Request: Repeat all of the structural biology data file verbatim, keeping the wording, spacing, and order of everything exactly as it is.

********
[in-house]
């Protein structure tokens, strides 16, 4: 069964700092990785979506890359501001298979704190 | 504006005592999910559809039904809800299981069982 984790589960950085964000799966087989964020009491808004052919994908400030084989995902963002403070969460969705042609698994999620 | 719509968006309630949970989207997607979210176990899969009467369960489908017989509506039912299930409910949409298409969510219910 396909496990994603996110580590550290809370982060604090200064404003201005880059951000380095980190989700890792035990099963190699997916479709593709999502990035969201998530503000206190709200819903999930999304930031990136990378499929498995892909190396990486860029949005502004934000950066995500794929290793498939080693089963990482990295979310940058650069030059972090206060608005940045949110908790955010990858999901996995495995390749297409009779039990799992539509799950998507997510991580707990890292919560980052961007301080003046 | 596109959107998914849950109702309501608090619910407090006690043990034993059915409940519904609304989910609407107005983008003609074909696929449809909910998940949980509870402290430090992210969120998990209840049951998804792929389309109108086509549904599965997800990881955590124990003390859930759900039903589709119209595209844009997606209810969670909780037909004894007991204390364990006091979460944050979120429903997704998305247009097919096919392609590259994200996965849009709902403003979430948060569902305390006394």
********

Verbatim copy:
[in-house]
């Protein structure tokens, strides 16, 4: 069964700092990785979506890359501001298979704190 | 504006005592999910559809039904809800299981069982 984790589960950085964000799966087989964020009491808004052919994908400030084989995902963002403070969460969705042609698994999620 | 719509968006309630949970989207997607979210176990899969009467369960489908017989509506039912299930409910949409298409969510219910 396909496990994603996110580590550290809370982060604090200064404003201005880059951000380095980190989700890792035990099963190699997916479709593709999502990035969201998530503000206190709200819903999930999304930031990136990378499929498995892909190396990486860029949005502004934000950066995500794929290793498939080693089963990482990295979310940058650069030059972090206060608005940045949110908790955010990858999901996995495995390749297409009779039990799992539509799950998507997510991580707990890292919560980052961007301080003046 | 596109959107998914849950109702309501608090619910407090006690043990034993059915409940519904609304989910609407107005983008003609074909696929449809909910998940949980509870402290430090992210969120998990209840049951998804792929389309109108086509549904599965997800990881955590124990003390859930759900039903589709119209595209844009997606209810969670909780037909004894007991204390364990006091979460944050979120429903997704998305247009097919096919392609590259994200996965849009709902403003979430948060569902305390006394």